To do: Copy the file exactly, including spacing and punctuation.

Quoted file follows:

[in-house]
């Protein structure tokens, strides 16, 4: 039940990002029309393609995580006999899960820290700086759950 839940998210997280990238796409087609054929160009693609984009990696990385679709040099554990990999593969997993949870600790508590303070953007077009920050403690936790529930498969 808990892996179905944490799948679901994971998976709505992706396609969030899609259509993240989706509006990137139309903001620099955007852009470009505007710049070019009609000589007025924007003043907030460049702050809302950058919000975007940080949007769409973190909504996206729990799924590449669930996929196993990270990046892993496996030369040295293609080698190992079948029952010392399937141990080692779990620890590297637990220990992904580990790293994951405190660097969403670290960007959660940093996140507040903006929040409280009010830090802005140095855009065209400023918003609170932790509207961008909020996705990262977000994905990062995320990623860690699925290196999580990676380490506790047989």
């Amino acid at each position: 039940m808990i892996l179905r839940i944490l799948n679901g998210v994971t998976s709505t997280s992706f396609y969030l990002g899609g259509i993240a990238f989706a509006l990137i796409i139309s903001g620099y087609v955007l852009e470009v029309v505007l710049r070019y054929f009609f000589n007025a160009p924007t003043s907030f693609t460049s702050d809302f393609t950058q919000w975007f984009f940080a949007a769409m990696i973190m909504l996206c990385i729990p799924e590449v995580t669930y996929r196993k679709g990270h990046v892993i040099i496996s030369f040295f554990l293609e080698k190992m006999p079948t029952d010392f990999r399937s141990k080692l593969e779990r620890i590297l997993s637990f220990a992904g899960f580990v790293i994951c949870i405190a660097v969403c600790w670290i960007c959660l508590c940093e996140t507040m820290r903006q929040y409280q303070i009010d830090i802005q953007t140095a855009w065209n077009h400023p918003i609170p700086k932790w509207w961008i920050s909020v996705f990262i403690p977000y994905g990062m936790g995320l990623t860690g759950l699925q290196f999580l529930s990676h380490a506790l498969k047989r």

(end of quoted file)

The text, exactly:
[in-house]
């Protein structure tokens, strides 16, 4: 039940990002029309393609995580006999899960820290700086759950 839940998210997280990238796409087609054929160009693609984009990696990385679709040099554990990999593969997993949870600790508590303070953007077009920050403690936790529930498969 808990892996179905944490799948679901994971998976709505992706396609969030899609259509993240989706509006990137139309903001620099955007852009470009505007710049070019009609000589007025924007003043907030460049702050809302950058919000975007940080949007769409973190909504996206729990799924590449669930996929196993990270990046892993496996030369040295293609080698190992079948029952010392399937141990080692779990620890590297637990220990992904580990790293994951405190660097969403670290960007959660940093996140507040903006929040409280009010830090802005140095855009065209400023918003609170932790509207961008909020996705990262977000994905990062995320990623860690699925290196999580990676380490506790047989």
């Amino acid at each position: 039940m808990i892996l179905r839940i944490l799948n679901g998210v994971t998976s709505t997280s992706f396609y969030l990002g899609g259509i993240a990238f989706a509006l990137i796409i139309s903001g620099y087609v955007l852009e470009v029309v505007l710049r070019y054929f009609f000589n007025a160009p924007t003043s907030f693609t460049s702050d809302f393609t950058q919000w975007f984009f940080a949007a769409m990696i973190m909504l996206c990385i729990p799924e590449v995580t669930y996929r196993k679709g990270h990046v892993i040099i496996s030369f040295f554990l293609e080698k190992m006999p079948t029952d010392f990999r399937s141990k080692l593969e779990r620890i590297l997993s637990f220990a992904g899960f580990v790293i994951c949870i405190a660097v969403c600790w670290i960007c959660l508590c940093e996140t507040m820290r903006q929040y409280q303070i009010d830090i802005q953007t140095a855009w065209n077009h400023p918003i609170p700086k932790w509207w961008i920050s909020v996705f990262i403690p977000y994905g990062m936790g995320l990623t860690g759950l699925q290196f999580l529930s990676h380490a506790l498969k047989r």